Dept. Forestry and Natural Resources
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W. Lafayette, IN 47907
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White-tailed Deer - Corn (back to white-tailed deer home)


Vegetative Growth and Tassel

At emergence (VE) plants are susceptible to both trampling and feeding damage.


Entire plants may be pulled from the ground, especially in loose or moist soils. As long as the growing point is undamaged, the plant will continue to develop; from VE to V5, the growing point is below the soil surface. The plant characteristics at the point of damage will usually have a rough appearance since deer lack upper incisors. (top of page)


Throughout the remaining vegetative growth stages (V6 until prior to tassel), deer may browse leaves of corn. Deer damage during this period, however, often is a complete bite of the stalk below the tassel and at the center of the growth whorl. (top of page)


Deer also may bite off the tassel later in development. Damage to ears early during their development will result in a telescoping husk as they mature. Feeding on young ears late during vegetative growth (V12 to V15) will result in almost 100% loss of yield for that plant. (top of page)


Reproductive Growth

During reproductive stages of development, deer damage to corn is concentrated during the silk stage (R1), milk stage (R3), and maturity (R6). During the silk stage, deer bite the tender, succulent corn silks. The impact on yield from the removal of the corn silks will depend on the timing of damage relative to pollination. Damage occurring prior to the pollination of all silks will impact yield. This is usually the case with damage of this type since the silks dry out after pollination of the kernels. (top of page)

Deer may bite off the end of an ear, or ...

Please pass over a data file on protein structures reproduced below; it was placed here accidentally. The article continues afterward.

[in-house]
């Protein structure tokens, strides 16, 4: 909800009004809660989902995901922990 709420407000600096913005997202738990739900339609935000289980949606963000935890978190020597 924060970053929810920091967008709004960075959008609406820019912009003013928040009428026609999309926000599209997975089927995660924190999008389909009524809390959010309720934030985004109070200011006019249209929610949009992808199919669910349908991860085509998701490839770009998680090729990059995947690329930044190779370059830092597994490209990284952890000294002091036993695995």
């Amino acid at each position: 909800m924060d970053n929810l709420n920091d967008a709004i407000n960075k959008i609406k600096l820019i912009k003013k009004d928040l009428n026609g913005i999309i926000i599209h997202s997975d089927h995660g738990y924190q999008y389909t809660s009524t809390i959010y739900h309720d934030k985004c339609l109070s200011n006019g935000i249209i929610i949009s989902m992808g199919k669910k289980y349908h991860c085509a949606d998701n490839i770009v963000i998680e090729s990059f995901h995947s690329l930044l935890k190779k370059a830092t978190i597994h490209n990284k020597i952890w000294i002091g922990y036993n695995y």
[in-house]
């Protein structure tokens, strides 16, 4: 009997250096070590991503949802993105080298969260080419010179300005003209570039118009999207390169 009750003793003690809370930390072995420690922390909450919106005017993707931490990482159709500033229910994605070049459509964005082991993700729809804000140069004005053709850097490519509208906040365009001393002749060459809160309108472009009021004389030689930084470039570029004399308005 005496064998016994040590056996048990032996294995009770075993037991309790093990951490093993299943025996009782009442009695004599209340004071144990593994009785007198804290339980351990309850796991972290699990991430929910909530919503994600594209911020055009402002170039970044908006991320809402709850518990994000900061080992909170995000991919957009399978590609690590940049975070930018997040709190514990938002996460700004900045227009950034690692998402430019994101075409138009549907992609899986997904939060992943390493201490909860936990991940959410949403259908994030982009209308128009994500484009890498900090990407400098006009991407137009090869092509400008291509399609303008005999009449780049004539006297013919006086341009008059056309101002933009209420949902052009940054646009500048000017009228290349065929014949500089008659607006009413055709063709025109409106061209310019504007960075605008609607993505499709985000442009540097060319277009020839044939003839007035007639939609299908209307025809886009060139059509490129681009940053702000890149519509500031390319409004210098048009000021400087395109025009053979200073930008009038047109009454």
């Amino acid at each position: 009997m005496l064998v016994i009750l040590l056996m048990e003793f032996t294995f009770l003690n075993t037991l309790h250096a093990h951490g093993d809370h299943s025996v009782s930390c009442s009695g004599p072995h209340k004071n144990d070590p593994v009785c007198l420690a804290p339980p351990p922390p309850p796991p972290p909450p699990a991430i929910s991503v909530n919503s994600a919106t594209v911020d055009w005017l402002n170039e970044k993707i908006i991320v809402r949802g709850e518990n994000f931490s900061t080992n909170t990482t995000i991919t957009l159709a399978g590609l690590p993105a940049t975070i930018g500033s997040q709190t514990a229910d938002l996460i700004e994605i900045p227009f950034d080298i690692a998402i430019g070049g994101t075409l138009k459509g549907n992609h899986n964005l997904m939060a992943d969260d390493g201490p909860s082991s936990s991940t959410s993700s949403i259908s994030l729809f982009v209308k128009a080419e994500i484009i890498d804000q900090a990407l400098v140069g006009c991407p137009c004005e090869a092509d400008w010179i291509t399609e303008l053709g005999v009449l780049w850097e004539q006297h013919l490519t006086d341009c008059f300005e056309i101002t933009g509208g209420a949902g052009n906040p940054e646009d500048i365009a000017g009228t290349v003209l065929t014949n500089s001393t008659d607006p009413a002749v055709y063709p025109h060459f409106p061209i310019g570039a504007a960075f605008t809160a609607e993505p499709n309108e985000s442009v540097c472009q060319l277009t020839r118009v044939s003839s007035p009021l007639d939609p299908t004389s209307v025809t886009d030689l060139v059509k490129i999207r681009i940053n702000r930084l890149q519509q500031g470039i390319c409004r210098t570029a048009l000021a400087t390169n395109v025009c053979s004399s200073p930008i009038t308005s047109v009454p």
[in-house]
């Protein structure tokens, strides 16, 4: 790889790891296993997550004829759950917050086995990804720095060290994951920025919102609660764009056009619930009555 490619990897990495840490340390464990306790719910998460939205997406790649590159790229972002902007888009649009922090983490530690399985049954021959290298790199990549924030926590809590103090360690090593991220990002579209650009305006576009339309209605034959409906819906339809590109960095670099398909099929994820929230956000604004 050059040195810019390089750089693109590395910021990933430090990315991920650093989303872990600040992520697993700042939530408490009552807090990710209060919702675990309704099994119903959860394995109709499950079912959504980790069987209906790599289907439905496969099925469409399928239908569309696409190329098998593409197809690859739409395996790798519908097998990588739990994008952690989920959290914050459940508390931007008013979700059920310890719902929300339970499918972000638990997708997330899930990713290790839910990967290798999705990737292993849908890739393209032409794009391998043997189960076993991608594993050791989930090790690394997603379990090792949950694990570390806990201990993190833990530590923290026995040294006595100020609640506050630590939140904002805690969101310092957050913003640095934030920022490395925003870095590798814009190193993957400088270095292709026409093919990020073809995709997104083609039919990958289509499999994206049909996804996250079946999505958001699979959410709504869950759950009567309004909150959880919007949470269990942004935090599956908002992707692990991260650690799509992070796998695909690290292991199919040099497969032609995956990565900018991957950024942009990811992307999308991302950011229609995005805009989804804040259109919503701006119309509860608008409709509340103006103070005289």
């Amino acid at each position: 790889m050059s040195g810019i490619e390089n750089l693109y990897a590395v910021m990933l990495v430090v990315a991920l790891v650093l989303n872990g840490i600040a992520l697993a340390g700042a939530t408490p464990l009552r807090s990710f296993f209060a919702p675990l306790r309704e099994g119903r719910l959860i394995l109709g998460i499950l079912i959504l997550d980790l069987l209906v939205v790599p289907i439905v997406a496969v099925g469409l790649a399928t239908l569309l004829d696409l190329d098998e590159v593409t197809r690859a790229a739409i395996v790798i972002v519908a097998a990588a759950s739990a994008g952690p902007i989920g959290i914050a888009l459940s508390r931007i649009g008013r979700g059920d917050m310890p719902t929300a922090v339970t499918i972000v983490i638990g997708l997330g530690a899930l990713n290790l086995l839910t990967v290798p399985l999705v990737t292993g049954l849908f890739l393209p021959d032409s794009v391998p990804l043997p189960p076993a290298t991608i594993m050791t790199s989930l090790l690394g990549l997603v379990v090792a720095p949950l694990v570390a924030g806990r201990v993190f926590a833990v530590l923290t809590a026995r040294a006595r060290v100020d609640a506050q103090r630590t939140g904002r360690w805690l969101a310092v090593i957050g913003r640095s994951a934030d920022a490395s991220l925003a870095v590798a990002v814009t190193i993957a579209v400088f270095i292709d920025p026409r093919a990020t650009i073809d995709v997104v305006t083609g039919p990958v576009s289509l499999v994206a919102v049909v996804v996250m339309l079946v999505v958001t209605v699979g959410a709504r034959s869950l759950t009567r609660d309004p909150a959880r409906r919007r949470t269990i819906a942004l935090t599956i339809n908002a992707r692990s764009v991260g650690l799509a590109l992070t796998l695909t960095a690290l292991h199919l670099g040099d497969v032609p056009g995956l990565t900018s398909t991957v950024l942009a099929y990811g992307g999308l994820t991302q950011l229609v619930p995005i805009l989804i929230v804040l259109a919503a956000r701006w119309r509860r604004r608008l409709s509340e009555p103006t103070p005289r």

...completely pull the entire ear from the plant. Biting the tip of an ear off after pollination is completed results in minimal yield loss. (top of page)

Deer often remove kernels by using their lower incisors to scrape an ear along its length.

Deer can knock down stalks of corn. Signs of deer damage include a small number of stalks (usually 12 or less) knocked down, and all lying in the same direction. Damage of this type is usually caused by deer running through the area rather than their actual feeding behavior. Deer bedding in cornfields results in a few or no corn stalks knocked down. Areas with a large number of stalks knocked down are caused by raccoons and not by deer bedding down. (top of page)


Deer feed on corn sparingly after the milk stage until the crop matures. Stalks are more easily knocked down during this period and deer will feed readily on kernels on the cob and those on the ground. While stalks are on the ground (whether or not deer knocked them down) deer may scrape the ear along its length using its bottom incisors. At maturity, some corn plants have reddening of leaves and/or the stalk.
(top of page)

Red stalks can be a clue to past wildlife damage, but not all corn plants with red stalks and/or leaves are caused by wildlife damage. Feeding at the stalk node by European corn borers also can result in reddening of the attached leaf at the location of damage (Nielsen 2002).

Corn plants with purple-colored stalks in August –September often are indicative of damage caused by deer. Deer will readily scrape kernels off the cobs of mature corn plants, generally causing little or no physical damage to the corn stalk. Removal of kernels after maturity results in red cobs. Damage caused earlier in the growing season results in dirty brown cobs.



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